Review: the Canon XF205 camcorder

Handheld camcorders

Performance and value for money

The XF205 is a solid and well-designed camcorder. It is built to a professional standard and seems robust enough to withstand the daily wear and tear of applications such as news gathering. When it comes to ergonomics, too, the XF205 is well thought out, and will be easy to operate by anyone familiar with news cameras.

The video quality is good, especially in good light, and the options to record in different formats, including MP4 and MXF at 35 and 50mbps makes it a flexible camcorder. The fact that the camera comes equipped with a full set of professional connections, as well as additions such as a wired Ethernet connection and WiFi, adds to its versatility.

Canon is providing a firmware update to improve noise levels in lower light

The challenge for this camcorder is making the most of a smaller, single-chip design. This leads to a noisier image in low light than three-chip designs and especially, a noisier image than a camera such as the Sony PMW-200 or PXW-200, a full-sized ENG camcorder, or a large-sensor camcorder such as Canon’s own C100.

Canon is addressing this through a firmware update, which should improve noise levels in lower light. But it does mean that producers using the XF205 on a multi-camera shoot need to be careful with set up and lighting.

The issue will, of course, be less apparent on multi-camera shoots using only the XF205, and this may well be a good application for the camera, especially given its excellent range of connectivity options. And the XF205 does represent a step forward in image quality, when compared with the older, XF100 and XF105.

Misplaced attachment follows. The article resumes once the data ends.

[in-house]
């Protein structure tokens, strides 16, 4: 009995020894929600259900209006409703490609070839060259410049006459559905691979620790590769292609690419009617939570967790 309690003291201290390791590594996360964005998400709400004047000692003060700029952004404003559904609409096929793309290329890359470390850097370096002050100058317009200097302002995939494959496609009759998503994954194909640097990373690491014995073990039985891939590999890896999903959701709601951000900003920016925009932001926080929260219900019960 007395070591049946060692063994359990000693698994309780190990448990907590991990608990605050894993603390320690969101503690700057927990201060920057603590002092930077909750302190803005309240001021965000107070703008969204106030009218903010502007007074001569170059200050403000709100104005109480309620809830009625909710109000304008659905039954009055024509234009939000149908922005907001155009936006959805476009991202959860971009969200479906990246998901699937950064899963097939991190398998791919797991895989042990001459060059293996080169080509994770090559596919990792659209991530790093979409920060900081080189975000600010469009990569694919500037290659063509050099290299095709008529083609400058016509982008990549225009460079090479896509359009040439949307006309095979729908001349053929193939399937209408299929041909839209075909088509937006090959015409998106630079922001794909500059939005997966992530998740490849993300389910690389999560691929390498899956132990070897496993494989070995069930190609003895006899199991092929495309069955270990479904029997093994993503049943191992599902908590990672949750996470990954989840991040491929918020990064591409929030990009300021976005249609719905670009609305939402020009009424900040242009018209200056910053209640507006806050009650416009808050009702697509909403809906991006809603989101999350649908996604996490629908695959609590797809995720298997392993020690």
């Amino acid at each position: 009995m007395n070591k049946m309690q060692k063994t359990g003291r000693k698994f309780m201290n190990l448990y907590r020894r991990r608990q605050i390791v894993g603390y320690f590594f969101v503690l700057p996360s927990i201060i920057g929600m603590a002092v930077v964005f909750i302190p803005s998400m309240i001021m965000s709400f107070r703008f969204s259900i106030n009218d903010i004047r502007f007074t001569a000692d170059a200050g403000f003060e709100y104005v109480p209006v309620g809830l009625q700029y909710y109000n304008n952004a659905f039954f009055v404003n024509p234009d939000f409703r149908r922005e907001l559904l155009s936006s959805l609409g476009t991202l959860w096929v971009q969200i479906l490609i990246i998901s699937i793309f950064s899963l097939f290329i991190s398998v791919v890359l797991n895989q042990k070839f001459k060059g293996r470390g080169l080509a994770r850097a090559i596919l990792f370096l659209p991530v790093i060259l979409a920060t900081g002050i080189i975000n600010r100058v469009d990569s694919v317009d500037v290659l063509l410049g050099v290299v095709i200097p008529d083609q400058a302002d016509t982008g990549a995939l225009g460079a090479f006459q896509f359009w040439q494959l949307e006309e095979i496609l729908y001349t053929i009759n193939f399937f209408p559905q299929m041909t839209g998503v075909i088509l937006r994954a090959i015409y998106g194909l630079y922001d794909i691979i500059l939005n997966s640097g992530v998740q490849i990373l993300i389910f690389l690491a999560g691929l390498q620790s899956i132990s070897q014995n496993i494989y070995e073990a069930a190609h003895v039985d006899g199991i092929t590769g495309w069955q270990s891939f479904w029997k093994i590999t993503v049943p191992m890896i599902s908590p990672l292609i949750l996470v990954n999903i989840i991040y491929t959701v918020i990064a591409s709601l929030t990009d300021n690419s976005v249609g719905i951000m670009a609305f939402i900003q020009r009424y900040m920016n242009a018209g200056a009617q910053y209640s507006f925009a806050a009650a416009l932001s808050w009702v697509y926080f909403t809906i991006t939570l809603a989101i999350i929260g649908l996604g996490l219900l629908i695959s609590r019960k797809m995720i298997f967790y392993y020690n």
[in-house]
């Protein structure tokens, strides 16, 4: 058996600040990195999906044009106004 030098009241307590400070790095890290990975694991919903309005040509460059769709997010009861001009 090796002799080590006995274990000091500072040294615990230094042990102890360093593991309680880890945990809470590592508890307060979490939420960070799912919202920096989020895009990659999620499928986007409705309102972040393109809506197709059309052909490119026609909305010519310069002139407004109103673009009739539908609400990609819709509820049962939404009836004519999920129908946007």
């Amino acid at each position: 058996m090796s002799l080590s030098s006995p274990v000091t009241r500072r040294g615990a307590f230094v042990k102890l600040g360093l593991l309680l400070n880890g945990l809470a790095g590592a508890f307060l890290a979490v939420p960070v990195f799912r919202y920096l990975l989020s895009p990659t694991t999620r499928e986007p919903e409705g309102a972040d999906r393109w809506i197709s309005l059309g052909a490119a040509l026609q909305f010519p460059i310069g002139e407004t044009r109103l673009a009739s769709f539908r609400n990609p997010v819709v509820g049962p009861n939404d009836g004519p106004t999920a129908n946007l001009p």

The question remains, though, about where the XF205 is positioned in the market. At Canon’s original launch price, of £3799, it would be hard to recommend, given the wealth of alternatives on the market.

However, since Canon announced the XF205, its price has dropped to around £2075 (£2490 including VAT) in the UK (the US price is $3999 plus tax). At the lower price, the XF205 is a much more attractive option. The upcoming firmware upgrade, which turns on the camera’s streaming options, also improves its potential.

None the less, anyone considering buying an all-round camcorder should also look at a three-chip design, such as the JVC GY-HM600 or GY-HM650, or the Sony PXW-X160 and PXW-X180. Although these use slightly smaller, 1/3-inch sensors and cost more than the XF205, they produce broadcast-ready footage. They will, generally, be better in low light too and have longer zoom ranges.

Another option would be Canon’s own C100, which, although it lacks the flexibility of the XF205 when it comes to recording formats and connectivity, has a Super35mm chip and may make a better companion to a DSLR. There are also cameras such as Canon’s own XC10, or the Sony PXW-X70.

Next: Verdict and conclusions